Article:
States Are Rushing to Curb Sex Crimes California Leads Way with Crackdown on Statutory Rape, Use of 'Chemical Castration'

By Daniel B. Wood, writer of The Christian Science Monitor | The Christian Science Monitor, September 5, 1996 | Go to article overview
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States Are Rushing to Curb Sex Crimes California Leads Way with Crackdown on Statutory Rape, Use of 'Chemical Castration'


Daniel B. Wood, writer of The Christian Science Monitor, The Christian Science Monitor


Despite statistics that show a decline in rape and other violent sex crimes nationwide, a wave of preventative and punitive laws is sweeping the country to put the public at ease and sexual offenders in their place.

In the vanguard of these controversial initiatives is California. Second in the nation for unwed teenage pregnancies, the state is beefing up enforcement of rarely used statutory rape laws, cracking down on adult men who sexually exploit young girls.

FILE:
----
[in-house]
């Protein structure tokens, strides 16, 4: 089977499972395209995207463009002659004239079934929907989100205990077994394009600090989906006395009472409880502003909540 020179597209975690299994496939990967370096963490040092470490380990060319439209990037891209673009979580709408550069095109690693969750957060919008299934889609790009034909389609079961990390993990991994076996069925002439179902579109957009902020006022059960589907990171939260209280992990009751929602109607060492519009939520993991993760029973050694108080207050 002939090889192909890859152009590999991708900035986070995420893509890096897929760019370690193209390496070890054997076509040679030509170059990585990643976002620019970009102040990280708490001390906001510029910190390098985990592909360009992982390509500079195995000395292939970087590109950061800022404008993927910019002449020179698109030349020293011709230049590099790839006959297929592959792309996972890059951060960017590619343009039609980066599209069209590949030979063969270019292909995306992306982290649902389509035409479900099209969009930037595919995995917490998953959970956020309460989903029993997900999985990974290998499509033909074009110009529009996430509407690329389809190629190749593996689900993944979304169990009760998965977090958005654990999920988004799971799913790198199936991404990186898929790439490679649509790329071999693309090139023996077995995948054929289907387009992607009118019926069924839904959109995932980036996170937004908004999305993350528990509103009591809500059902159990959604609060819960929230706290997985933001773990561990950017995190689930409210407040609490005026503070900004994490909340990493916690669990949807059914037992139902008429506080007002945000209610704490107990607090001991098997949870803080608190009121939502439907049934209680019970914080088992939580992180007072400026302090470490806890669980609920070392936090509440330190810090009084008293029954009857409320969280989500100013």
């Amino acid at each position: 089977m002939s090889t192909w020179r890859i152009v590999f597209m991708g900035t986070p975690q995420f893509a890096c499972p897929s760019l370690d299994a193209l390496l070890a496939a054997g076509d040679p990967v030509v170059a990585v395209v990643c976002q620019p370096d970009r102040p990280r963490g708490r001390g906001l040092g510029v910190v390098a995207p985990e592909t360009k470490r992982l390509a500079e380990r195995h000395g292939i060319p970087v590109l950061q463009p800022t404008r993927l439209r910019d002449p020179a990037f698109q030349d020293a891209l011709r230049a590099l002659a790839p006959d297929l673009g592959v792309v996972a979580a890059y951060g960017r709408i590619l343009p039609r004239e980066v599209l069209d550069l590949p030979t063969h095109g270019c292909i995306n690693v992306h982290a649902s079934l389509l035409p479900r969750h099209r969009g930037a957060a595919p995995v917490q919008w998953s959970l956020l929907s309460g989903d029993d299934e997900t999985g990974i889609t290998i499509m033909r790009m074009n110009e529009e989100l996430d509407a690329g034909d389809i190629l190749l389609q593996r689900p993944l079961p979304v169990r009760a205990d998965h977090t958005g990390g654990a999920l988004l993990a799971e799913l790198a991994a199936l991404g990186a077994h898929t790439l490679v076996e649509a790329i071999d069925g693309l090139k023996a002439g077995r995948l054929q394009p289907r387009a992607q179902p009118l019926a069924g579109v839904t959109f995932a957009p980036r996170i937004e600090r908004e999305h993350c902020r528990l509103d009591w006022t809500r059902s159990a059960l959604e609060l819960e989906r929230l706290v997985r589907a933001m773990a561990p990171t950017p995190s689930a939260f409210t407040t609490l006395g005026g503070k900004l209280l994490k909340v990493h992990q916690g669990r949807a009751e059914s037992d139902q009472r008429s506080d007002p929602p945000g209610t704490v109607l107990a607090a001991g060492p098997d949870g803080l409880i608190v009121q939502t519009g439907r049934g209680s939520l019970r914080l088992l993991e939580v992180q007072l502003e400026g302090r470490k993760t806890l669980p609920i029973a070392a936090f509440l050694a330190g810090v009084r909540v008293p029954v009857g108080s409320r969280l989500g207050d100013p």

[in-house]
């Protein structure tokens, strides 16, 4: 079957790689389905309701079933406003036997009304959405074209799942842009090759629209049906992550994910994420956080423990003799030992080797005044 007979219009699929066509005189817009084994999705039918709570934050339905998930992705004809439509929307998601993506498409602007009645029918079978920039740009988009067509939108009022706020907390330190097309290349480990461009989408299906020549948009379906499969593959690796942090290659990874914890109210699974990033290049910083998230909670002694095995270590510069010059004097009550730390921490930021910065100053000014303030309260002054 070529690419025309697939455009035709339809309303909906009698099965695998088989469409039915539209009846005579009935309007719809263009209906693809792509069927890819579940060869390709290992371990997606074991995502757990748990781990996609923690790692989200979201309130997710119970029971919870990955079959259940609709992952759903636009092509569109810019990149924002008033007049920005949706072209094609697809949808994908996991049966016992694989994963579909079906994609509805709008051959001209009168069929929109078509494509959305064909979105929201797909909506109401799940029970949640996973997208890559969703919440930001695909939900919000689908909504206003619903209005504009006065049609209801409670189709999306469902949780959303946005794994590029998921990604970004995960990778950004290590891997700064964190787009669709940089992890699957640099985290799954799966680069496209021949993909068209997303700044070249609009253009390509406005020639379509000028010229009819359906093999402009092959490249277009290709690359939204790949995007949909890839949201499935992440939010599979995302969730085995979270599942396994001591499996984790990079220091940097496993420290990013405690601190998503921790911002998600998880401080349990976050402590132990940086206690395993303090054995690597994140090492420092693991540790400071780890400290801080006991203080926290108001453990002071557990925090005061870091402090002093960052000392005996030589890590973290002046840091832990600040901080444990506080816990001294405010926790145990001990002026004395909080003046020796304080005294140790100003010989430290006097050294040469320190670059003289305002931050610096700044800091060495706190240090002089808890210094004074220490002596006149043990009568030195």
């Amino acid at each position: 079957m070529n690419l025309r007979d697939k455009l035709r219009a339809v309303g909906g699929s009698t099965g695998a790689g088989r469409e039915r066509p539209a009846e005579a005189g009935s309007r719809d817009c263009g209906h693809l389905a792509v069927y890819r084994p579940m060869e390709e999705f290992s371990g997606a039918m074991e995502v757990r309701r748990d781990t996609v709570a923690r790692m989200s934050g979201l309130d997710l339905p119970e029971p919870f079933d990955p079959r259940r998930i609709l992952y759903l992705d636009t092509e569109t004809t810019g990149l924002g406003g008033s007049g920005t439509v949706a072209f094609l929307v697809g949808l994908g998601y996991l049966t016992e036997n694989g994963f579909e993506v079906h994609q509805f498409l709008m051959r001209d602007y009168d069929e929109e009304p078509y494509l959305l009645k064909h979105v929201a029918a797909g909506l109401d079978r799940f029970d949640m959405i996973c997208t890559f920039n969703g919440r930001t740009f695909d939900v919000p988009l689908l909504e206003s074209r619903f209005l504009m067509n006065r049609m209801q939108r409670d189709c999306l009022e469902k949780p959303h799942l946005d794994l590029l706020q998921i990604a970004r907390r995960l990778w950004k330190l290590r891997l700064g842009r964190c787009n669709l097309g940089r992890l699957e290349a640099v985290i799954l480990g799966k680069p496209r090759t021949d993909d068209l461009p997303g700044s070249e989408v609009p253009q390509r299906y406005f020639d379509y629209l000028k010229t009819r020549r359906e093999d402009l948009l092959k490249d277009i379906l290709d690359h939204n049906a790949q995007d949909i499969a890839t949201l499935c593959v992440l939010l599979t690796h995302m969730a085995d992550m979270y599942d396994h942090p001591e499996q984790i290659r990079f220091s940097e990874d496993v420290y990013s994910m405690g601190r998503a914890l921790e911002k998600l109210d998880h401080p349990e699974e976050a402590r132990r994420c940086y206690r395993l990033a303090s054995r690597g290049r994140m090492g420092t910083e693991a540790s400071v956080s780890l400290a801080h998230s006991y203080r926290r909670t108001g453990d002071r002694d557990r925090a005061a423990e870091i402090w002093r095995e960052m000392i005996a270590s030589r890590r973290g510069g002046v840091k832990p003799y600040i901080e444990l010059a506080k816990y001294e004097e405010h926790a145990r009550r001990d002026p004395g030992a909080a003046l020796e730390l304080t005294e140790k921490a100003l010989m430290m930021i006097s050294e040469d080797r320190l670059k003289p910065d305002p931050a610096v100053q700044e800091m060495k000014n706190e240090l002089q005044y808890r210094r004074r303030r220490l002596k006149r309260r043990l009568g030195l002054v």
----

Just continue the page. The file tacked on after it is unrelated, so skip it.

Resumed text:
Last week, California also became the first state to mandate the use of sex-drive-suppressing drugs for molesters - a move that is expected to spawn similar measures in other states despite the threat of constitutional challenges. The so-called "chemical castration" law requires repeat offenders to be periodically injected with substances shown to curb libido. "As has happened in the past with assault and kidnapping laws, the country is racing to get tough on sexual psychopaths after a wave of high-profile cases," says Dean Wright, a professor of sociology at Drake University in Des Moines, Iowa, and chair of a state criminal and juvenile justice advisory council. "Anything that involves sexual deviance and children hits a raw nerve and you can expect lightning-bolt reaction." Cause of the crackdown One lightning bolt that has spurred much of the recent legislation struck in July 1994 after the murder of seven-year-old Megan Kanda by her New Jersey neighbor, a convicted child molester. The federal crime bill signed that year by Bill Clinton mandated states to require sexual offenders released from prison to register with law-enforcement agencies. It also encouraged states to authorize release of "relevant" information to the public when necessary for protection. Because the law set a two-year time limit, and the deadline is up in January, states are rushing to implement various forms of registries requiring sexual offenders to notify authorities in the communities where they settle after prison so that neighbors are aware of their presence. Twenty-six states have adopted some form of registry in the past 24 months. All 50 states now have some form of registry. "We are seeing a flurry of activity right now by states who need to make the deadline so they don't lose crime-control funds from the federal government," says Scott Matson, a researcher for the Washington state Institute for Public Policy, which tracks sex-offender registry laws. National registry The Clinton administration is also pushing for an FBI-administered central data-bank that tracks offenders from state to state. "That will make it much more difficult for child predators and sex offenders to operate - because secrecy has always been a major weapon in their ability to continue," says Bob Lee, director of the Jacob Wetterling Foundation, a group that supports community notification. Legal challenges to registration in some states have led to court decisions upholding their constitutionality. Judges have found that registration is not a form of punishment and therefore not subject to eighth amendment prohibition of cruel and unusual punishment, though the practices remains controversial among civil libertarians and others.

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